The Courier News from Blytheville, Arkansas on January 19, 1938 · Page 4
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The Courier News from Blytheville, Arkansas · Page 4

Blytheville, Arkansas
Issue Date:
Wednesday, January 19, 1938
Page 4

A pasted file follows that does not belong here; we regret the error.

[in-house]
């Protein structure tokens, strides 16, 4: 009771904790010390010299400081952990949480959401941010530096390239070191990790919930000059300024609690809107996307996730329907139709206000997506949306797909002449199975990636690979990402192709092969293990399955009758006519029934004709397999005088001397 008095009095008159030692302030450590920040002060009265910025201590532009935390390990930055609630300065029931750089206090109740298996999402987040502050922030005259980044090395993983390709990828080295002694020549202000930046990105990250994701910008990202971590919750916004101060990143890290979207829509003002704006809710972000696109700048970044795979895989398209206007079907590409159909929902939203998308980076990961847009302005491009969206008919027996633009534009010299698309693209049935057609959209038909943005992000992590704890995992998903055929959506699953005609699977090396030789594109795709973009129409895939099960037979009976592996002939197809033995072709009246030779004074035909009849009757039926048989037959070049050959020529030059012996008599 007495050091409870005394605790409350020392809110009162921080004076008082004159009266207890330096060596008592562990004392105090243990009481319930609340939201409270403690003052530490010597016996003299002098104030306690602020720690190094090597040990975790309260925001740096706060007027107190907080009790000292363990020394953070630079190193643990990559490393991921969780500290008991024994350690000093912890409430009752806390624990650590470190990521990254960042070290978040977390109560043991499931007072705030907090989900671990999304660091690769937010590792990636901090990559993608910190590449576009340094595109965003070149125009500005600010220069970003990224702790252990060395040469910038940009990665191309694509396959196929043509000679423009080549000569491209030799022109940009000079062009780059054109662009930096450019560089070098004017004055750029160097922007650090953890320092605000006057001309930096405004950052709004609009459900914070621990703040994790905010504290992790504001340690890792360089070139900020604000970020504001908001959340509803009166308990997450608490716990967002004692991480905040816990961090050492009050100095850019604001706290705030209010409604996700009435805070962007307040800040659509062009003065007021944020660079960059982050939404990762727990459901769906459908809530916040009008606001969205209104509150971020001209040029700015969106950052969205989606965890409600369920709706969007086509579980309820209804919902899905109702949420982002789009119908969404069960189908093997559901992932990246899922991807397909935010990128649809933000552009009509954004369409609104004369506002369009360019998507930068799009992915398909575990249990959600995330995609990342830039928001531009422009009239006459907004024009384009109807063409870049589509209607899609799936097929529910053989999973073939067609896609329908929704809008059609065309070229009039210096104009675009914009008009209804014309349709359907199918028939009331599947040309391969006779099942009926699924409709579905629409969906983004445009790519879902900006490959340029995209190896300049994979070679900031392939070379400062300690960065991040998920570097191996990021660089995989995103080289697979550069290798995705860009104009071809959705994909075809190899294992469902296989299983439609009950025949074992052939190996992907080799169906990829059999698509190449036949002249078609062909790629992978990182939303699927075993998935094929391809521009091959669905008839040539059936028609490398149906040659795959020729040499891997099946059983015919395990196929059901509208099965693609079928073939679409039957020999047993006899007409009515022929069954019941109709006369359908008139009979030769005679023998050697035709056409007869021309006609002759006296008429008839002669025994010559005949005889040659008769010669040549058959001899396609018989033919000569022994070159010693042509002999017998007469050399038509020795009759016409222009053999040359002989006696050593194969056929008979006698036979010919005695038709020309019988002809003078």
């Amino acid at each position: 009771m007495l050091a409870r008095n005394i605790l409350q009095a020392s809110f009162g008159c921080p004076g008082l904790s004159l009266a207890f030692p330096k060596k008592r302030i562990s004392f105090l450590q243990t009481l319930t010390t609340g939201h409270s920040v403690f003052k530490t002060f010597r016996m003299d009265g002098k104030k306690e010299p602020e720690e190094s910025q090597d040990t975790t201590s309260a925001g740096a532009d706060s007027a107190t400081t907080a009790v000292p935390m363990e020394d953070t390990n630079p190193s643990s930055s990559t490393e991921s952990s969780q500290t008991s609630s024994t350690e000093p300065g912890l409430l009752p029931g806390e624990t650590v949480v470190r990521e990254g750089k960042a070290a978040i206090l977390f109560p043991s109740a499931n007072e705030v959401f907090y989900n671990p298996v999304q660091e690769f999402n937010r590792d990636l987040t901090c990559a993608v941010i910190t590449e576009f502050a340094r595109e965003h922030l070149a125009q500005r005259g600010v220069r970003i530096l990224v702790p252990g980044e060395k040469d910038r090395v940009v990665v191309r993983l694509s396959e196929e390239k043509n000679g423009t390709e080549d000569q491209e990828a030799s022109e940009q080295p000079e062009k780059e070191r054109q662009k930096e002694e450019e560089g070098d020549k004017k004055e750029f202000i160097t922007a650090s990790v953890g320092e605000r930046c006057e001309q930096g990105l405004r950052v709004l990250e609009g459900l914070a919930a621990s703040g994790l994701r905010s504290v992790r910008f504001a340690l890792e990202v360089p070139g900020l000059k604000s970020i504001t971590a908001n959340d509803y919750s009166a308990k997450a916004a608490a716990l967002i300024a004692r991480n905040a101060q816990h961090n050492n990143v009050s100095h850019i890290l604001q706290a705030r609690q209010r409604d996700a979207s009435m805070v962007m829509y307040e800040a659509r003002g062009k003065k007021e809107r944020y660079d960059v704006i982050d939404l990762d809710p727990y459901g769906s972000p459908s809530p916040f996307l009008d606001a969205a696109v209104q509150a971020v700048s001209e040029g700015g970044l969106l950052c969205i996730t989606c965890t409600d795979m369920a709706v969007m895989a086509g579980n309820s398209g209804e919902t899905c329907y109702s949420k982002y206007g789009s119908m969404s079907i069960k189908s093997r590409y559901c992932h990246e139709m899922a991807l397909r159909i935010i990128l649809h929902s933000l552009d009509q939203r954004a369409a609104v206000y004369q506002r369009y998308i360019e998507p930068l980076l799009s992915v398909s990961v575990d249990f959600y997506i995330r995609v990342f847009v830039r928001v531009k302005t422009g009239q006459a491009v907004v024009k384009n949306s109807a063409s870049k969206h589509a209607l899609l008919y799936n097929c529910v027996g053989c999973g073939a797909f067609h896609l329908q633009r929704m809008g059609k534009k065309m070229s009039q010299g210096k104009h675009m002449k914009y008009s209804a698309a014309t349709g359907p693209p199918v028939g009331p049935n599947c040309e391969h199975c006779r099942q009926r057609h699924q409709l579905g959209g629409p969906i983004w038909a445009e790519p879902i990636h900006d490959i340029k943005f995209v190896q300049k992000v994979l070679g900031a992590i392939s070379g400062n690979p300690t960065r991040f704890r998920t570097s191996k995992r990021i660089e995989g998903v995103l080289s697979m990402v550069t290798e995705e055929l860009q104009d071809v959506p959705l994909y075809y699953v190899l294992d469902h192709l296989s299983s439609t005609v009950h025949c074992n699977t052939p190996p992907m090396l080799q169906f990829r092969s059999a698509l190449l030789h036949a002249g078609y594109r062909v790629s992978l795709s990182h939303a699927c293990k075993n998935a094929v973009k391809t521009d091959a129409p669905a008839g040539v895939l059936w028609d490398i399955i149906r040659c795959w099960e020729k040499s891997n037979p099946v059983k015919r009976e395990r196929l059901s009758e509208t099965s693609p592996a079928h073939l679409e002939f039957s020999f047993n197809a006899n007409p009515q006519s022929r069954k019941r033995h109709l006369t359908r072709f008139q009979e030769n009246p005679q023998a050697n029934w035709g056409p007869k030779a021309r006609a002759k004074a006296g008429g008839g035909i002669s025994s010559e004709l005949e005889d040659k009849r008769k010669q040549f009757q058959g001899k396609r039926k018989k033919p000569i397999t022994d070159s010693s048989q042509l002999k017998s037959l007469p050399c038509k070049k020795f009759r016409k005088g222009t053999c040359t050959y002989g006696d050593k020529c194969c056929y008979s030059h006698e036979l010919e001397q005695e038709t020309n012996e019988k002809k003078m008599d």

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PAGE FOUR BLYTHEVILLB, (ARK.)' COURIER NEWS THE BLYTHEVILLE COURIER NEWS . THE COCKIER NEWS CO, H. W. HAINE6, Publisher fcde National Advertising Representatives: Arkansas Dallies, Inc., New YorK, Chicago, Detroit, St. Louis, Dall&s, Kansas City, Memphis. Published Every Alteration Except Sunday Entered as second class mater at the post office at BlyUtevlllG Arkansas, under act of Congress, October S, 1D11. Served by tlie United Press SUBSCRIPTION HATES •By carrier in the City of. Blythevil'c, I5c per week, or C5c per month. By mail, within a radius of 50 miles, $3.00 [rcr year, $1.50 for six months, 15c lor three months; by mall In posUl zones two to six. Inclusive, $6.50 ]>er year; In zones seven and eight ,$10.00 per year, payable In advance. Science Describes a Design, for Living The role of science in (bo evolution of mankind is a question on which even scientists disagree. Some contend that .sciences sneli a:; psychiatry will some day bo able to control our minds ami shape our eml.s. Others disagree. Certainly there is no unanimity of opinion on whether it •would bo wise for the human race to ^submit wholly to the ministration:; of science. Few, on the oilier hand, will disagree with the contention of scientists that objective reasoning and logical thinking must dominate such emotions as hate, and fear, and rage, if civilization is to continue functioning. One of the chief contributions of science to (lie evolution of human thinking has been its ability to reduce generalities and half-trulli,-; to ••' concrete statements of fact which will stand up under the light of reasoning.' Thus Dr. Kalnh Gerard, professor of physiology at the University of Chicago, comes forward with whsil he terms three "earmarks" for. the identification of "intelligent behavior." ; The first cm-mark, says Dr. Gerani, is "the absence, of superstition; the emancipation from fear of nature niul the here-and-now prejudices of the group." Second, the scientist contends, intelligent behavior must be marked by ,;,, "tolerance" in which "the new' is neitli- \-er fatuously accepted nor . , Jilijully 'damned" and in which decisions"" arc reached "after due instruction, in and evaluation of the facts, pro and con." "Third," says Dr. Gerard, "intclli. gent behavior docs not confuse Iho symbol- with the thing. Words themselves are classes and stand only as symbols which are impqrfeci and shifting representations of that /or which they stand. Even facts are abstractions and, like words,, may lead via the machinery of the most impeccable logic to bizarre conclusions." Dr. Gerard contends that "pure science" is the only hope for the future cf civilization. He believes that it would be unwise to eliminate the selfish elements of self-preservation from man's makeup, but that it is "surely desirable to control and guide them." But the scientist refutes, in part, his own contentions when he says that science, through genetics, could im- the human breed— but dot-sift know what to breed for; and could train thoughts, motives and actions along new channels—but does not know what to educate for. Probably most of us would be content just to accept Dr. Gerard's earmarks of intelligent behavior as a design for present living, and let social evolution take care of the future. Sins Of The. Fulliers It is usual, in thinking hack on the I'mum-ml sins of the era of buccancer- iiifr Hint followed Ihe Civil War, to MH.V ID oiii'solvos, "Well, that was u long lime ajjn. Tin; price for all that has Hnl not so, The ICric railroad wan one of (hose corporations which were looted ami despoiled. Daniel Drew got control ul' this road in Civil War days, and milked if dry until his death in 187!). Kriu became a byword in Wall Street and men paid ". . . when _Erio pays u dividend" wilh the same meaning as when they .said "... when Hell freezes over." On Jan. I,,1938, it defaulter! inU'rcst on live bond i.s.sne.s, shaking the entire bond list thai day and adding a nolc of [rloom to an already darkened picture. Some of the bond issues which defaulted were the ones issued at the end of the 10th century to pay for Drew's depredations. Thus the lituuicia! sins of (he past, liku other sins of the fathers, return to plague us. National Defense News that the army sent onn of it:» huge new "Klyinjj Fortress" planes across the country in 11 how.-! should ramure those who have feared that the nation is not prepare.) adequately to defend both of its shores It lends n feeling of security to know that, even if the entire forces were based on one coast or the other, it could make a cross-country bight between dawn and darkness to meet any enemy or cope with any emergency. Army officials eaid the recent (light was "the fastest ever made by a military plane," which seems Lu answer some of the arguments of UIOHI: who contend foreign powers are far ahwul of (he United States in military aircraft development. .... Up From The Ash?s It is interesting to learn-(hat dirigible service across the Atlantic soon will be in full swing again. Tlie American Zeppelin Transport Co. announces that lighter-than-air ships, using American-produced helium, will re-establish passenger service from Germany to the United States in M,, y . The important thing here is not whether lighter-than-nir or licavicr- than-air ocean night is more efficient, but the fact that aerial pioneers have Ihe courage to rise up from a slaggoring: <lis«slcr such as the Flinden- n-g crash and start all over again. OUT OUii WAY By Williams r - I THEY GOT A / \jr\\ \\.\/~- HE'S PICKED IT UP AWFUL QUICK, THOUGH HE'S TURMIW OUT AM AWFUL LOT OF UvORK. ' HE'LL 66 OUT AKIDV 1 » &ACIA OKI THAT J MACHtME IKi FIVP < MIMUTESIWHIS \ PAJAfAAS IF WE ) DOW'T LEAD THAT I SYMPATHY CREW / YOUMG PREMTI KID ON! VOUIZ A MEW KID THEY HIRED- LATELY. WEDNESDAY, JANUARY SIDE GLANCES By George Clark It lils line. Now all I have to do is to learn to ski by next week." THIS' CURIOUS WORLD I William Ferguson . SOUTf-f AW3NETIC POJ_E OF THE CART-H- HAS NOT BEEN IT IS LOCATED IN ANTARCTICA ABOUT IN woree COAL• WAS USED IN THE UNITED STATES "THAN IN ANV OTHER. VEAE,, 6.OSTONS PER. CAPITA ... A RECORD R&CKUNG F/Sf-f ,'tj CAN TASTE WITH ITS ! AND p'fNS, AS WELJ_ AS ITS MOUTH. J- GAPT. DOUGLAS MAWSON 0[ the Shackelton expedition :il- lost reached the cxnct spot of the south magnetic pole. He found place where the clip ol the compass needle wns only K nfth o[ :\ legree from vertical. T M. B«f. U i. P»t. CHC. Sunshine Alone Is Nol Sufficient lo Protect Children From Rickcl; CAST 0V CHAIIACTEHS COXSTAXCl; COIIllY— heroine! rlchrpil Klrl In Ihe world. HllUT II A H11K5V V— fctroi brl<J K e ImllJrr. ' HOI>.Vi:y JiHA.vno.Y — Coaalc'. > "dou- , KATIE ULVX—Conult'it 1 » * (No. 127) BV I)K. MORRIS FISHKF.IN Editor, Journal ol the American Mr, die a I Association, aiul nr Hyscia. the Health Mag.-uinr Agnlu nntt Bgaiii Ilic imblic: lias neon tolrt Uiat in most places in the United .States there is insufficient sunshine to'protect children from rickets. No matter how much sunning parents are able to iccomplish. Die sunshlnn alone Is usually Insuttlclent. tn Chicago. Toronto, New York, and other large cities tlicrc are only two hours in the day three months in the year, when t!ie sunshine is sufficient to be ot real value as a rickets prcvciitatlve. Now a number ot electors ill Portland. Ore., and In San Dicjo, Calif., have co-operated in r0 m- iwrative study of tlie effects or sunshine in these two cities. They offer the definite conclusions that mirier mortem living conditions abundant sunflune .Joes not furnish adequate protc-tlon against rickets, and that it is absolutely necessary that some definite dietetic or medicinal Assistance be. given to every child Portland has an avcra?" of 21(11 hours. of sunshine per year compared with 3021 hours in San nicco During the rainy winter season the sun mny not apiiear in Portland for clays at n lime: and in tl\c winter the weather is frequently freezing or near freezing. Ban Diego has a sunny. mild r li- rnate in winter, and \vouU! s, E cm lo oner greater advantages In the nrc- vcntlon of rickets. The investigators have cifolullv studied the records of selected group.? of children in those (wo cllifs concerning their growth, do- velopmnnl of banes and icrlli whether they had taken mcdicini in ndditinn to foolncr exposed tt sunshine, and also tlic kind of clothing worn. The high percentage of rickets ii both cities suggested that tlic clothing, housing and dieting tr-nd to modify the anll-rachitic value o rnnshlne. inrt may also affect the usefulness ol various preronilions that are given to prevent rickets. Altogether. 043 children of abau five years of age were examined in the two cities. There were approximately an cental number o boys and girls, and there were blonds, brimels. and children o various rai-es. The children in Portland had , been nursed by their mother.- 01 i an average ot about 6'1 months tlin children in San Diego abou 7 1-3 months. More than so per cent ol nil t': c children had three or more signs r>: rickets, although in the majority of cases this viis'vf a mild character. The children of san Diego had just about as high a percentage ot rickets .is did those of Portland. The tcelh of Ihe San Diego children wore much less decayed than those of Portland, but there could not be shown any dcfinilc relationship between the decay and the rickets. These investigations slfbxv thai we hnvc not yel solved tlic problem of the prevenllon of this disease. Continued research will, of course, lead eventually to a system of prevention which may be applied ou R wide scale throughout the ' nation. "Vmtrinji nrtl aeceat* Con- me'M exiiiiuiiiUim about the jewel* — they wtie lift m<itfcer*«. And Con nil! hus btr urecloiiS CHAPTER XII BONNIE had "her hour" for a little while. Her lovely, secret romance. Each day she told her- se!f that tlie lime must come when sllfl would (ell Bret the trulh about licrself. Bui each clay wore on into tlie nexl, willi her courage somehow failing lier, her decision wavering. Bret's bridge rose and expanded and spread; so thai soon it would be a creation completed in sleel and slone, as well as in a man's mind. So different was this life to Connie, so complete her happiness and contentment, that afterwards she was to wondci- i£ it really had been, if perhaps, she had not really been someone else, during those fleeting months, that were over and done, all too soon. The first faint breath of spring descended into the low valley, warming the lillle sleepy village into a new activity, awakening the somber dark hills, brushing the tins o£ the gray trees. Wild things ventured out to sun themselves, lo water at the springs; birds Uvillered and trilled and be- t'an to look about for a place for Ihcir home-making. And Bret insisted Connie wear high-lopped bools for feai- she might come across a rattler or copper-head during their walks. "I'll moke a hill-billy of you, yet," he told her jokingly. He was very gay these days, was Bret. Gay and masterful and tender. "When are you going to make up your mind to marry me, like D sensible girl?" This was another thiTig Dial Bret said, more than once. "I can't see why we shouldn't get married right away. Except perhaps, that it might be better— for me— to wait until the bridge is dene. Ycy see," he adopted his bantering tone, "I don't want to let you lake my mind completely off my work." Connie said she wished she could. But she did not mean H. His bridge had become as important lo her as to him. According to the contract it must be finished within another month. Wilh luck, it would be. Just as—with luck again—she might have that much longer as Katie Blyn. She told him, laughingly, that she wouldn't give him his answer until that time. "When your bridge is finished," she said, "then I'll be sensible and make up my mind. We'll decide about being married." That made postponement easier, more acceptable. When Bret's bridge was done Connie must tell him wiio she was, as well as when she would marry him. » * !t gHE was not (o be allowed that postponement, however. Perhaps Fate, if there is such a lady, had decided that she had been kind long enough. That following Saturday Eloisc and Connie, in Bret's car, went shopping together. They had driven over to a nearby town, a larger one where the stores could more satisfactorily meet their demands. Their purchases had been completed, they had even indulged in a fancy sundae at the elegant marble soda fountain, when Eloise slopped suddenly in the street. "Oh," she exclaimed, "I forgot— I'll have to go bach. I promised I'd bring home a Charleston paper. Bret will be disappointed, and Mother will never forgive me, unless J do. You go on lo the car, Katie, and I'll be with you in a minule." "Take your lime," Connie laughed. Eloise had. appeared^ as distressed as though she had committed a sizeable offense. Connie and Eloisc were close friends now. They h;id had rruiny happy hours together, chatting as only two young girls can of everything im- der the sun and above it; they had, indeed, become like "sisters. 1 They chatted now, driving home again, of the latest fashions, as predicted in the store windows, how ridiculous the spring-millinery was going to bo with its tower- like crowns, profusion of feminine flowers and feathers and bdws— yet how altogether delightful—as lo whether Mrs. Parsons would be pleased wilh the luncheon set Connie had bought as a special surprise, whether or not Eloisc should ever decide the momentous question as to bobbing her hair. Not until they started to unload the car before the brick house did Connie notice the headlines and the picture on the page one of the Charleston paper that Eloisc had bought. Two pictures to be exacl. A portrait sludy of herself that she had had made /or Rodney just be- _ fore the announcement of their eii- i gagemenl, and another, lookjnf *, ] somehow like that same girl, yeM ' somehow different—Die girl in Connie's polo coal, the girl who was the real Katie Blyn. : 'ARE THESE TWO GIRLS THE SAME!'" Ihe headline queried. "It is rumored lhat Constance Corby, richest girl in the world, may be in hiding. It is possible," the slory continued, "that some oilier girl lias been taking her place on board her million dollar yacht? Rodney Brandon, when interviewed, asserted this girl, supposedly Miss Corby, is not his fiancee." "What's the matter?" Eloise asked. "The mailer?" Connie looked up from the paper. She fried lo make her voice sound natural. But it shook a little. "N-nothing . , , nothing," she said. s f t JPVERYTHING, everything, she meant. She knew that this was the end of this girl who stood here, shaken, troubled, carefully refolding the paper again: the end of this Katie Blyn. She knew she would havta to go back, become Constance by once more. She wondered if Rodney was to blame for this—or had the newspapers made the discovery? Hodney might have given out the story because she had run away; because she had slayed so long that, undoubtedly, he had become worried. He knew lhat the paper;, the reporters, the whole world would not rest until the real Con- siance Corby was found. If it was Rodney's doings, she could not blame him too much. He had his pride. She could only blame herself for believing she could go on and on, living this new life she had made for herself, keeping her lovely romance sscret and apart. She would have to tell Bret now—tonight. Sh,o, realized that postponement had'only.rnade this the'morc difficult. "' Would Bret forgive her? .Would he understand? ^ " ^ <To Be Coaiinued)' Braggadocio News Mr. and Mrs. Jce Parks an- louncc tlie birth of a- daughter i 'anuary 12 in a Memphis hospital. The child has ben named Jane "liirollne. Mrs, B. L. Guile}-, of Wasliing- on, D. C.. ,s|icnt the week end with Mrs. Luther Curtner ami ithcr friends. Nina Hucknba spent Saturday light in Caruthcrsvillc, with Mrs. Jaitas Latimer. The fJrotherliood organization of e Baptist church entertained the Women's organization with a ban- - riuet Thursday night. After the' dinner a program was presented Mesdames Bert Skinner, Floyd Hamlcl, Miles Lewis, A. y. Huck- ita, Earl Gooch. Clyde Loiig, Cor- jin Oallahci-, and Tom Long attended the Associations meeting of the W. M. U. held in stcclc Friday, A group of .voiinj; people of the i3aplisl church met Monday at he home of Mr. and Mrs. M. Ii Lewis to organize the Y. w. A Miss Jewell Lewis was in charge, the manual was read, and qfficcrs ducted: Catherine Greer. president; Rubyc Gallagher, vicc-ipresi- <lcnt; Rebecca Oooch, secretary; Mildred Long, treasurer and, Mrs. Miles Lewis, counselor. Mrs. R, c. Holt wont to Memphis Tuesday lo visit her daughter, Mrs. Jack Wilkenson, \vtio is Number Nine News Mrs. Stella Stovall and -Mrs. Quince Mason spent Sunday' in Hayti with Mrs. stovall's mother, Mrs. J. w. Chapman. Mrs. Earlo Collins and children, of Lilbourn, are visiting rclatfvcs here. Mrs. OIlie Rlioads, who has li-eu finite ill for several weeks, is still confined to her bed. i J. B. Coats, who is ill in iiho Blytlicvillc hospital, is unimproved. Mr. and Mrs. Recce Moore, formerly of Ulythevjllc, have moiixl here, and Mr. Moore Is employer! m the store. Huffman News Miss Freddie Sumeriaiiri, of Braguailocio. Ls tlie guest of Misses Eileen, Reginiii anil Nora Hagon. Mr. and Mrs. ErsliD! Henson nnd cliiltlrcn, o! Forty and Eight, were guests of Mr. and Mrs. Aubrey Merrill Sunday. Mrs. Tornniy Ray and children, of Tyler, visited Mrs. Ray's parents, Mr. and Mrs. Stcclc rcery Sunday. Her daughter, Mary Ella, remained for the week. Mrs. Fannie O'opelanrt, 01 Cooler, sjient Tuesday here with relatives. Mrs. Johnnie Webb was the guesl of Mrs. Pearl Hudson of Forty and Eight, Monday. OUR BOARDING HOUSE Announcements Tlie Courier News lias been nu tliorizcd to make formal anr.ouri-.r merit of the following candidijtl. for public office, subject to tho Democratic primary August fl. For Con illy Treasurer B. L. (BILLY) GAINES For .Sheriff and Collector HALE JACKSON With Major Hoople UMT=— P-—EGAD, OASOKJ, BY THE WE-k5HT OP IT ~rWERF= MUST BE A . * AAILLIOM IM BULLIOKJ STORED 1W "THIS, SACK/ KEEP SHARP LOOKOUT ^_^_ THE SUCCESS OP, -FAILURE TO CARRY OUT OUR RESPOMS1BILITY ? >M THIS CASE /AAY * DECIDE "THE •PUTURE OP OUR DETECTIVE CARE ERS' WHAT AH vVAWTS T'DO IS T'TRACK DOWM A CLUE AW'SOLB A MYSTERY —-AH POWT LIKE THIS KIMD OB DETECTIVE AM row'T M/AWTA /MAH SWAM SOMQ WHILE SO/ME? <3AMfiSTER PLAYS A RAT-A-TAT-TOOT Ok! A (SUM -"-WO SUM .' DEY PILL YOU' FULL O>3 MORE =1 HOLES -DENl A DETOUR' ar-^tH^A jr T-Lrr^--^' 1 ^k^StSCTT; ^S/ / VI, con. HM »TM« stcyice. INC. T ujtc. a. W97